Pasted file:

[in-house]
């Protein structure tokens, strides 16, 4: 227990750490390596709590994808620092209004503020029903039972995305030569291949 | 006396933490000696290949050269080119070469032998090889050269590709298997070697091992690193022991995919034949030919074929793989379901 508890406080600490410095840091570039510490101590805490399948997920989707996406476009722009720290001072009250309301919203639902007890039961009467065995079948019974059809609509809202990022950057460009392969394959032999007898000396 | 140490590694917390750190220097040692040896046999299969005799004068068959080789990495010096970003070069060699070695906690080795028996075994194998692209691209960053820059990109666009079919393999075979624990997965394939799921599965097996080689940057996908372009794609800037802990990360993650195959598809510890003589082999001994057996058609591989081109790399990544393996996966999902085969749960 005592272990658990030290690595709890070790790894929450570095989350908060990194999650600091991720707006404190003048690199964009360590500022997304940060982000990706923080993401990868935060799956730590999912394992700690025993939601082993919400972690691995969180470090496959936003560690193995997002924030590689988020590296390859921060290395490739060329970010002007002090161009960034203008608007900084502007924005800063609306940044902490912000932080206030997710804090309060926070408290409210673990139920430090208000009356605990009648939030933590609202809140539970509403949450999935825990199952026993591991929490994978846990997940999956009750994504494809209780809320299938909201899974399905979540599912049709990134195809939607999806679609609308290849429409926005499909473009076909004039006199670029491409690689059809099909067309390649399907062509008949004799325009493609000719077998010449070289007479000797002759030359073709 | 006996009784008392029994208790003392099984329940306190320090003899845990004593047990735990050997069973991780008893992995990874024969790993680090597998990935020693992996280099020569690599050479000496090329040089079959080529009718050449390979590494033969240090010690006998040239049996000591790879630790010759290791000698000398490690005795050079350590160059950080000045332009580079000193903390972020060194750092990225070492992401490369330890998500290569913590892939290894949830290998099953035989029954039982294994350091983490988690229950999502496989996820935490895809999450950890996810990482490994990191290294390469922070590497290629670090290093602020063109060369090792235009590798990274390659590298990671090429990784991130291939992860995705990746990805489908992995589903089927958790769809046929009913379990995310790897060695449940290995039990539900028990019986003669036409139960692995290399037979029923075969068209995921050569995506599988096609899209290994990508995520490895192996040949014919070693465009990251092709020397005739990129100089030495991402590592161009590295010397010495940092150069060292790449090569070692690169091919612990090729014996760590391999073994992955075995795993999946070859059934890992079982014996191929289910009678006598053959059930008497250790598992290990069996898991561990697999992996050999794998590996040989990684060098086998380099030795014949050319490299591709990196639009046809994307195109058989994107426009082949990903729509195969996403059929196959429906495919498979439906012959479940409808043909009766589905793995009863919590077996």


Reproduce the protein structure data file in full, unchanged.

[in-house]
């Protein structure tokens, strides 16, 4: 227990750490390596709590994808620092209004503020029903039972995305030569291949 | 006396933490000696290949050269080119070469032998090889050269590709298997070697091992690193022991995919034949030919074929793989379901 508890406080600490410095840091570039510490101590805490399948997920989707996406476009722009720290001072009250309301919203639902007890039961009467065995079948019974059809609509809202990022950057460009392969394959032999007898000396 | 140490590694917390750190220097040692040896046999299969005799004068068959080789990495010096970003070069060699070695906690080795028996075994194998692209691209960053820059990109666009079919393999075979624990997965394939799921599965097996080689940057996908372009794609800037802990990360993650195959598809510890003589082999001994057996058609591989081109790399990544393996996966999902085969749960 005592272990658990030290690595709890070790790894929450570095989350908060990194999650600091991720707006404190003048690199964009360590500022997304940060982000990706923080993401990868935060799956730590999912394992700690025993939601082993919400972690691995969180470090496959936003560690193995997002924030590689988020590296390859921060290395490739060329970010002007002090161009960034203008608007900084502007924005800063609306940044902490912000932080206030997710804090309060926070408290409210673990139920430090208000009356605990009648939030933590609202809140539970509403949450999935825990199952026993591991929490994978846990997940999956009750994504494809209780809320299938909201899974399905979540599912049709990134195809939607999806679609609308290849429409926005499909473009076909004039006199670029491409690689059809099909067309390649399907062509008949004799325009493609000719077998010449070289007479000797002759030359073709 | 006996009784008392029994208790003392099984329940306190320090003899845990004593047990735990050997069973991780008893992995990874024969790993680090597998990935020693992996280099020569690599050479000496090329040089079959080529009718050449390979590494033969240090010690006998040239049996000591790879630790010759290791000698000398490690005795050079350590160059950080000045332009580079000193903390972020060194750092990225070492992401490369330890998500290569913590892939290894949830290998099953035989029954039982294994350091983490988690229950999502496989996820935490895809999450950890996810990482490994990191290294390469922070590497290629670090290093602020063109060369090792235009590798990274390659590298990671090429990784991130291939992860995705990746990805489908992995589903089927958790769809046929009913379990995310790897060695449940290995039990539900028990019986003669036409139960692995290399037979029923075969068209995921050569995506599988096609899209290994990508995520490895192996040949014919070693465009990251092709020397005739990129100089030495991402590592161009590295010397010495940092150069060292790449090569070692690169091919612990090729014996760590391999073994992955075995795993999946070859059934890992079982014996191929289910009678006598053959059930008497250790598992290990069996898991561990697999992996050999794998590996040989990684060098086998380099030795014949050319490299591709990196639009046809994307195109058989994107426009082949990903729509195969996403059929196959429906495919498979439906012959479940409808043909009766589905793995009863919590077996």